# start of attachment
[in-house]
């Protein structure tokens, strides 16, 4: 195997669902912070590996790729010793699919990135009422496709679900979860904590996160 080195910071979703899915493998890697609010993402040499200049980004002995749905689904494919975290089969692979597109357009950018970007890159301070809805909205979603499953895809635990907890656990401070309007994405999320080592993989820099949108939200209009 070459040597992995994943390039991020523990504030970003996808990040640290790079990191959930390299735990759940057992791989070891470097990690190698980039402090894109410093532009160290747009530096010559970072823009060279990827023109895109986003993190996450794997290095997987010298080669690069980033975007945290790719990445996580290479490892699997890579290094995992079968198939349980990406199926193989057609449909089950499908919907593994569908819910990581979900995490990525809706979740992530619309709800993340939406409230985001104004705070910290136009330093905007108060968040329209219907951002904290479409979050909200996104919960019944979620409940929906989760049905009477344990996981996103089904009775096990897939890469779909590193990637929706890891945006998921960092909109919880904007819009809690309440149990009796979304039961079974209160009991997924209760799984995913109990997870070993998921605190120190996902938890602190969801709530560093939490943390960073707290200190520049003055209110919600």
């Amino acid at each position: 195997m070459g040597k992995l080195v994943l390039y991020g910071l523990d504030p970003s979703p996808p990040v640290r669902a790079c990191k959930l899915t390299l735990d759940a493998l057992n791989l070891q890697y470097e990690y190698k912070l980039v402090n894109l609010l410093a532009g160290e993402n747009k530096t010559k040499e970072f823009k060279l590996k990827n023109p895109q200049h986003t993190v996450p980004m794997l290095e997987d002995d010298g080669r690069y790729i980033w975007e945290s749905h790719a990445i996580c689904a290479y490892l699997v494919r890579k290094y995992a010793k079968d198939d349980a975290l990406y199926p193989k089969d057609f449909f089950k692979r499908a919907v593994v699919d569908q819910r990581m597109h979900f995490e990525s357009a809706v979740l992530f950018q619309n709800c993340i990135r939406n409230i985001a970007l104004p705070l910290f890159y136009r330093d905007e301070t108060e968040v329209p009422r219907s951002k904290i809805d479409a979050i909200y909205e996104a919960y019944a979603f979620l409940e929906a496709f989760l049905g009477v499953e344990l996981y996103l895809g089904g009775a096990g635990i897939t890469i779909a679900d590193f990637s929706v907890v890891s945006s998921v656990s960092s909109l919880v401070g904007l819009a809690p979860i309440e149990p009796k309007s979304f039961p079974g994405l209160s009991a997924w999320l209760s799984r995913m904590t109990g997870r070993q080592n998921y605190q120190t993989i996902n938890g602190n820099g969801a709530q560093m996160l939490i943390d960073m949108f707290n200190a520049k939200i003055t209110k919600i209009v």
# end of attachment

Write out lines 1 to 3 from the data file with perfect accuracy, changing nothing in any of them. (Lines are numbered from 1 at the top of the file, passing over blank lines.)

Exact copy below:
[in-house]
């Protein structure tokens, strides 16, 4: 195997669902912070590996790729010793699919990135009422496709679900979860904590996160 080195910071979703899915493998890697609010993402040499200049980004002995749905689904494919975290089969692979597109357009950018970007890159301070809805909205979603499953895809635990907890656990401070309007994405999320080592993989820099949108939200209009 070459040597992995994943390039991020523990504030970003996808990040640290790079990191959930390299735990759940057992791989070891470097990690190698980039402090894109410093532009160290747009530096010559970072823009060279990827023109895109986003993190996450794997290095997987010298080669690069980033975007945290790719990445996580290479490892699997890579290094995992079968198939349980990406199926193989057609449909089950499908919907593994569908819910990581979900995490990525809706979740992530619309709800993340939406409230985001104004705070910290136009330093905007108060968040329209219907951002904290479409979050909200996104919960019944979620409940929906989760049905009477344990996981996103089904009775096990897939890469779909590193990637929706890891945006998921960092909109919880904007819009809690309440149990009796979304039961079974209160009991997924209760799984995913109990997870070993998921605190120190996902938890602190969801709530560093939490943390960073707290200190520049003055209110919600």
């Amino acid at each position: 195997m070459g040597k992995l080195v994943l390039y991020g910071l523990d504030p970003s979703p996808p990040v640290r669902a790079c990191k959930l899915t390299l735990d759940a493998l057992n791989l070891q890697y470097e990690y190698k912070l980039v402090n894109l609010l410093a532009g160290e993402n747009k530096t010559k040499e970072f823009k060279l590996k990827n023109p895109q200049h986003t993190v996450p980004m794997l290095e997987d002995d010298g080669r690069y790729i980033w975007e945290s749905h790719a990445i996580c689904a290479y490892l699997v494919r890579k290094y995992a010793k079968d198939d349980a975290l990406y199926p193989k089969d057609f449909f089950k692979r499908a919907v593994v699919d569908q819910r990581m597109h979900f995490e990525s357009a809706v979740l992530f950018q619309n709800c993340i990135r939406n409230i985001a970007l104004p705070l910290f890159y136009r330093d905007e301070t108060e968040v329209p009422r219907s951002k904290i809805d479409a979050i909200y909205e996104a919960y019944a979603f979620l409940e929906a496709f989760l049905g009477v499953e344990l996981y996103l895809g089904g009775a096990g635990i897939t890469i779909a679900d590193f990637s929706v907890v890891s945006s998921v656990s960092s909109l919880v401070g904007l819009a809690p979860i309440e149990p009796k309007s979304f039961p079974g994405l209160s009991a997924w999320l209760s799984r995913m904590t109990g997870r070993q080592n998921y605190q120190t993989i996902n938890g602190n820099g969801a709530q560093m996160l939490i943390d960073m949108f707290n200190a520049k939200i003055t209110k919600i209009v």